To Kill A Mockingbird And what may have inspired it

It is often said that wise people learn from the mistakes of others, and that learning about historic tragedies can help us avoid repeating them. Well, if it is wise to learn from the mistakes of other people, isn’t it even more wise to learn from the mistakes of characters from beloved stories? The book To Kill A Mockingbird, a 1960’s classic written by harper lee, follows young Scout Finch in her journey to understand racial and social issues during the great depression in the deep south. There was a real-world event that may have, in part, inspired this book. Most people would assume that would be the scottsboro trials, but there are other events, both historical and recent, that strongly relate to the topic of the book. The historical event that relates to the book was the vicious beating and murder of Emmett Till. They relate because they both are instances of blacks in the south being mistreated and killed. The current event that relates to the book that is often overlooked is the murder of young Emmett Till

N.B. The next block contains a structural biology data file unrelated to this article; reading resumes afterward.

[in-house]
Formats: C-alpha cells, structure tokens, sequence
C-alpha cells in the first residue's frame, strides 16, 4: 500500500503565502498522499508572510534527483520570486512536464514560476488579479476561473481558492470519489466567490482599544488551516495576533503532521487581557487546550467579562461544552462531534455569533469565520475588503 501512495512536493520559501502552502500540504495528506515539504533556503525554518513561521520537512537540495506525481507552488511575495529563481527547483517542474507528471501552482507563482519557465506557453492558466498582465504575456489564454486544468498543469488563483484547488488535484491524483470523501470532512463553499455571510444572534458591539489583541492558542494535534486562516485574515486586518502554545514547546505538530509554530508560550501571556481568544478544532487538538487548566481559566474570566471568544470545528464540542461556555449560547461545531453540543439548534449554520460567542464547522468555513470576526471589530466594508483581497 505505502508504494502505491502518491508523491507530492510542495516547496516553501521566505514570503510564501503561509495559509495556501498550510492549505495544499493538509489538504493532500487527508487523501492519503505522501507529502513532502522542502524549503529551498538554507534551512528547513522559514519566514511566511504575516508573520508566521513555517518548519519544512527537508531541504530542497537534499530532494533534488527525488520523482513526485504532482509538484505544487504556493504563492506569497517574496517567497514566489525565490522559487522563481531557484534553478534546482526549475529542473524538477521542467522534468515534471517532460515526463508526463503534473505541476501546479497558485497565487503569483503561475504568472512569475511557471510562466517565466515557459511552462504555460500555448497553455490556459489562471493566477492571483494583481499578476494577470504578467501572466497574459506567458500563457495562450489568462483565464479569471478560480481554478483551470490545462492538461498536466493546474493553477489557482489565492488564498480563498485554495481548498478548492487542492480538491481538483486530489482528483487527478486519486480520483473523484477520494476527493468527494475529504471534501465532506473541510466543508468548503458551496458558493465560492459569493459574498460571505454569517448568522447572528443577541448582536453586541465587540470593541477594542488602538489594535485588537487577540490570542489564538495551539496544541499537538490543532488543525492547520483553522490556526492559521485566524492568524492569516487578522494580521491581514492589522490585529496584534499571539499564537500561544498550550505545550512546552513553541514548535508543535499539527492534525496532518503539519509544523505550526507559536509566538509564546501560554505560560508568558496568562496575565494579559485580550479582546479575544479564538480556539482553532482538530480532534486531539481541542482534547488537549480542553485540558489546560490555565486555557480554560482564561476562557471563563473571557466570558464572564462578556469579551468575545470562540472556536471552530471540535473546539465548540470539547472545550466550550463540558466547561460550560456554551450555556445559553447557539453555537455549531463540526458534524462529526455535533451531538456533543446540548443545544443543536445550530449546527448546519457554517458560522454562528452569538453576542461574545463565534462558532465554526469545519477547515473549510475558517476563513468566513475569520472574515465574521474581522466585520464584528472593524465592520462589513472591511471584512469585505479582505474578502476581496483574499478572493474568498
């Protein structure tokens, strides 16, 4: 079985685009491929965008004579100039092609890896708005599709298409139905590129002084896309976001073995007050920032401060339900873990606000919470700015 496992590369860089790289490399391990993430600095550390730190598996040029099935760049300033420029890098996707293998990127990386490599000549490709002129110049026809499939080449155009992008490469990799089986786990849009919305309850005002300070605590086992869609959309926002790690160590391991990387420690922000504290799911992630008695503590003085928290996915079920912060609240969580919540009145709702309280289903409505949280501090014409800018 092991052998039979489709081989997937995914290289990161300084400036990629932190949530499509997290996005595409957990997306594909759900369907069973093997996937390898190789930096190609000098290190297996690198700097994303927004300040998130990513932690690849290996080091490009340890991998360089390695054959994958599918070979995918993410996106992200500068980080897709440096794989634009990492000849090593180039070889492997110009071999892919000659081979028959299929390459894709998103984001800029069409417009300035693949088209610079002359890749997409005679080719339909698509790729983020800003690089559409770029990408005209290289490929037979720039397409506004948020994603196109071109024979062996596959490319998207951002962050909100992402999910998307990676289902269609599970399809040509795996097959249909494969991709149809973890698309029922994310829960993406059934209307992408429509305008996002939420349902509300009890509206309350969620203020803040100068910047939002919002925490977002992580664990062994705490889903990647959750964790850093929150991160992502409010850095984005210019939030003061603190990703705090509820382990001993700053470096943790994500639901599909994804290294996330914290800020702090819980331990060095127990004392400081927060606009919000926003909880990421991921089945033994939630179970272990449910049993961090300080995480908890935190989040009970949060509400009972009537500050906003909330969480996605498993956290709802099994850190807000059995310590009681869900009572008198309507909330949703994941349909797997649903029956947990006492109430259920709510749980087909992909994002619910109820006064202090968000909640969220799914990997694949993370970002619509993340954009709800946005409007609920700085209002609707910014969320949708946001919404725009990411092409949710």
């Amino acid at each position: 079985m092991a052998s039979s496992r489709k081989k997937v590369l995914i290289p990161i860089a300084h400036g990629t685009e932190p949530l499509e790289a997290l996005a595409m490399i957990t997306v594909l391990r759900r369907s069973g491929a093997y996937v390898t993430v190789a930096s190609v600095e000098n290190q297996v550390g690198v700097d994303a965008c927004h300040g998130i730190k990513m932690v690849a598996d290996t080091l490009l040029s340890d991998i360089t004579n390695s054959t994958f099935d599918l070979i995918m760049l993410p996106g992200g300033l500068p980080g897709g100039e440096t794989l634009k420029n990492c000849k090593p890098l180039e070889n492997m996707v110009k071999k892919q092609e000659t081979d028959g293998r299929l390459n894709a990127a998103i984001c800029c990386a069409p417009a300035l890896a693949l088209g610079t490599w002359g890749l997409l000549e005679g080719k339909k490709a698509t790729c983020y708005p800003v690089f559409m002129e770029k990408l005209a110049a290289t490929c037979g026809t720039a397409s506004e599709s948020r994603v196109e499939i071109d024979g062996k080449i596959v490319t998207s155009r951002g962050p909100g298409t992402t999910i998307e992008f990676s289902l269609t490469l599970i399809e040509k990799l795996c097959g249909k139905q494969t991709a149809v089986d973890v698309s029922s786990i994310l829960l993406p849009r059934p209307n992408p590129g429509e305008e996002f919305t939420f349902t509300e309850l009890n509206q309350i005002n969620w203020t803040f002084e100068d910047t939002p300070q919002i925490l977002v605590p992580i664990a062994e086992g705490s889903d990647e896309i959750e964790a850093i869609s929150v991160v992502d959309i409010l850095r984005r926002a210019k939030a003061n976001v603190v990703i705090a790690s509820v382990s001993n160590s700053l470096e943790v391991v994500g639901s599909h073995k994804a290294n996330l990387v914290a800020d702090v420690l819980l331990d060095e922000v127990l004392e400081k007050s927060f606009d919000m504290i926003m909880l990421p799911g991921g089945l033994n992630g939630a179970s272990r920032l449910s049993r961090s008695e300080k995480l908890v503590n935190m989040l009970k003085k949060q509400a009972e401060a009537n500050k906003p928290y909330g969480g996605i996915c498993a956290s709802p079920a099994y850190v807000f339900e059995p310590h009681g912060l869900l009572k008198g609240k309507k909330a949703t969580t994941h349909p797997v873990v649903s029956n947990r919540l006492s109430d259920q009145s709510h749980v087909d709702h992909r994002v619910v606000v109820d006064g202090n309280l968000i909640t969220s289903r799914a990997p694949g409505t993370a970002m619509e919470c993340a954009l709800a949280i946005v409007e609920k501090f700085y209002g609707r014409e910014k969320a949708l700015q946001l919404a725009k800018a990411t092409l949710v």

The murder of emmett till took place in the year 1955, and was a horrific event that impacted the course of american history. He was a fourteen-year-old black boy who was visiting his uncle in the south when a silly dare from his friends went horribly wrong. He had some sort of interaction with the white shopkeeper, and Caused her great offense. sources vary on what exactly happened in the shop. Some say that he flirted with or whistled at her, where others say he touched her hand. This sort of disagreement also occurs in the book To Kill A Mockingbird.

In the novel To Kill A Mockingbird, there is a trial that puts a young white woman and her father's word against that of a black man, who is named Tom Robinson. There is an extreme difference in the stories they each tell in court, and despite the lack of evidence that the white father and daughter pair bring forward, Tom Robinson loses the case. The trial is a battle of who is more trustworthy, and in the south, during the great depression, that would never be a black man.

Both the book and the trial of the murder of the boy Emmett Till had discrepancies in what each side said. for the book, it was the entire story that was told. one side insisted on their horrendous story of rape, where the other side said that there was only innocence, and either a game for Emmett Till, or a helping hand from Tom Robinson.

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Ruth Calhoun
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